Conserving what for whom? Migration, Climate Change and Equal Rights.

Imagine the floods in Tewkesbury last year, were more widespread, and that you are you family, friends and neighbours had lost all your possessions as the waters rose. Rendered homeless you decide to move, to drier, warmer, safer parts. You choose to go to a place where you have some connections, to try and cope with the distress of losing everything and to try and rebuild your life.

Download pdf

Imagine, your entire country had been ravaged by years of drought, food shortages, epidemics exacerbated by malnutrition, a trade system that favoured crops for export over domestic food needs, conflict over access to precious resources and a crippling foreign debt.

With no hope of providing food and little prospect of a secure future for your family, you decide to move, to more prosperous, safer, parts. You choose to go to a place where you have some connections, where there are other people who speak you language or where you have historical links ...

As the impacts of climate change really start to bite, already precarious lives are being made untenable in wide areas of the world. As is human nature, people will try and move to a place where their chances of survival seems better. Most will try and stay in the region, or go to a nearby place. Some will travel further. There are many
barriers to cross though. Those in the richer more prosperous
lands are reluctant to give up any of their 'quality of life.'

They have mostly been brought up in relative comfort and security
and the idea of new people coming makes them fear for their own futures. They tell and listen to stories of how these newcomers will not only take some of their wealth, but also somehow corrode their culture, increase crime and bring strange ways and even diseases.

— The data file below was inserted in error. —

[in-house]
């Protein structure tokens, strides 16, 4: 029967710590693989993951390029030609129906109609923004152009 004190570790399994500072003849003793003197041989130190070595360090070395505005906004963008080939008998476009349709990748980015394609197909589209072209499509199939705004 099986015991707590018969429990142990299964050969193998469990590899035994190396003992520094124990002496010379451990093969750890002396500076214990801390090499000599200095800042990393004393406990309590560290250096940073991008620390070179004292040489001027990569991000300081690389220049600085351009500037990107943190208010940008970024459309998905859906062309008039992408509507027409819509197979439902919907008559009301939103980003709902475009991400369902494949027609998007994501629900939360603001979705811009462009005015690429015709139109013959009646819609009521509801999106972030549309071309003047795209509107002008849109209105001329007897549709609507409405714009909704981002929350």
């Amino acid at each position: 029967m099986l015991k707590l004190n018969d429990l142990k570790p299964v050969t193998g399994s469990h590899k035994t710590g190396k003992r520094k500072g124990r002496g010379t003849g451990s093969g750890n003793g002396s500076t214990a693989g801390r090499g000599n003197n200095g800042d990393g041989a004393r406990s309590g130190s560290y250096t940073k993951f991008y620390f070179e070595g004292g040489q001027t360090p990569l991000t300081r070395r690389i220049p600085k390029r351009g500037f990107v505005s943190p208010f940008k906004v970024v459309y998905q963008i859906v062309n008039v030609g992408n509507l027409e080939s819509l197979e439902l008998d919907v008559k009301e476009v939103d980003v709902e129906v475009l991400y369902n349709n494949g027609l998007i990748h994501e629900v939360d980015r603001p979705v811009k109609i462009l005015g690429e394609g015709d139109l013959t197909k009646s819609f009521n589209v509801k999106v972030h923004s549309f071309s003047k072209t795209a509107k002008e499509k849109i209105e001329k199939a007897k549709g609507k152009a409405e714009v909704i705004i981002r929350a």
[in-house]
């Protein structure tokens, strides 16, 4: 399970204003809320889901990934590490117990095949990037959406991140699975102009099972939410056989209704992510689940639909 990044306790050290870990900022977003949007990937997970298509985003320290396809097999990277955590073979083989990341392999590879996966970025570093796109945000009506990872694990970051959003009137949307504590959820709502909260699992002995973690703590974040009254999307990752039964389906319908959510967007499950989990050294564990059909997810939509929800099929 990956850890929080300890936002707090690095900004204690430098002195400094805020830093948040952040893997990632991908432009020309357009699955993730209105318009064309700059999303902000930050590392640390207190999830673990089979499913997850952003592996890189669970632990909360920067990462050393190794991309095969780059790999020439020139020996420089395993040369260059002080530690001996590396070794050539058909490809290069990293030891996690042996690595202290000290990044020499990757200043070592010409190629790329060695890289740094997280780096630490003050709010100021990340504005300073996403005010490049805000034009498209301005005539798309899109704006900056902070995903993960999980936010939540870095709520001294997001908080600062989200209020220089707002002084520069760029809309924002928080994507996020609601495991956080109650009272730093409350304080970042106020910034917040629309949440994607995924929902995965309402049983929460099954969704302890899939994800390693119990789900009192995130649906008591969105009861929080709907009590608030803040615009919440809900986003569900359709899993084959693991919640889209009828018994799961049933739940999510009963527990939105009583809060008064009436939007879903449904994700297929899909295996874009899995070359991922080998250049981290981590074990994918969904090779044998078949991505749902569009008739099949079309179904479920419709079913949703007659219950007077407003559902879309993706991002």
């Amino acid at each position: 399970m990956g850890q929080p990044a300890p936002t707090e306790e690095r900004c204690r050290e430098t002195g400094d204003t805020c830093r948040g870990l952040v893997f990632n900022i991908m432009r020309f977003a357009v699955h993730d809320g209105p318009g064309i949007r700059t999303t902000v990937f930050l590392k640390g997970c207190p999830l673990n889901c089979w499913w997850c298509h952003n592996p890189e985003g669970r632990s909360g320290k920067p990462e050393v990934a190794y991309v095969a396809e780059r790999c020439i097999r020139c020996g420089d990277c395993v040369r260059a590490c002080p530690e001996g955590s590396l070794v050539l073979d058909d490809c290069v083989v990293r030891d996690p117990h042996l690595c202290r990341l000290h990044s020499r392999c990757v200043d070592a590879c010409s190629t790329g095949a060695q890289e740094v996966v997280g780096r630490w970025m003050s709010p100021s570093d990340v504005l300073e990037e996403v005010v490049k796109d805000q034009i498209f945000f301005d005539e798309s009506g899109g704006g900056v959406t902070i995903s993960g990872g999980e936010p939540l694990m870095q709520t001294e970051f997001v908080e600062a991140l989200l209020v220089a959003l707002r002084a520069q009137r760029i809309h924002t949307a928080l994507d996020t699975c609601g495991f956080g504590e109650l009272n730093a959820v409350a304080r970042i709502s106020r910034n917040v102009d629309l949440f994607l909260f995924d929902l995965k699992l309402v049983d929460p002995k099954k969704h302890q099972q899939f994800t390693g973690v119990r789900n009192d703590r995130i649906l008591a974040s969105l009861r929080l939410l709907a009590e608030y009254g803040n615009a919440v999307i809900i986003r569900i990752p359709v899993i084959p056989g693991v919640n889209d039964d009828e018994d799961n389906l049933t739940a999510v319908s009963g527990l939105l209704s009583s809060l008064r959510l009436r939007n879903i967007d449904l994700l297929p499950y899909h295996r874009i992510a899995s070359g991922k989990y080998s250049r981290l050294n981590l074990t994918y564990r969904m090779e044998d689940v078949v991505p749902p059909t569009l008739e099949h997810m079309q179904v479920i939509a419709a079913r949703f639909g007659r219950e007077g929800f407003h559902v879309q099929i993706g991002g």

So they are happy to see that higher and harsher barriers are built to keep these people out, even when thousands still perish as they try. They are prepared to accept that in order to ensure that what is theirs, stays theirs, their governments must introduce ID cards, surveillance systems and build special prisons for immigrants. To deter
more people from coming, they try to make life for those migrants who have reached their lands difficult and demeaning and violently remove as many as possible. And it even seems proportionate to move the debates about immigration rapidly to the right in the face of extremist, nationalist groups such as the BNP.

However the riches that they so preciously guard is often not really theirs at all.

The wealth of the "developed" world was built from past and current exploitation of developing countries. And still, the rich of both the Global North and South profits from the exploitation of normal people all over the globe with a capitalist economy heavily relying on cheap labour of migrants, only possible by exploiting their precarious situation. And while everybody claims freedom to decide for themselves to decide how and where to live, this freedom
and autonomy is not given to migrants or refugees.

Climate change and global economic recession will make a mockery of national borders. When we are fighting climate change, let's not forget to fight for equality at the same time. We will oppose the market based mechanisms such as carbon sinks and trading, not only because they can not work but because they aim to stabilise the current economic system.

The UK state tries to divide these new arrivals from the rest of the population by suggesting that the structural crises of underinvestment in social housing, and the massive loss of secure jobs are the
result of competition over scarce resources by immigrants - not by State and Capitals investment decisions.

For Freedom of Movement for All.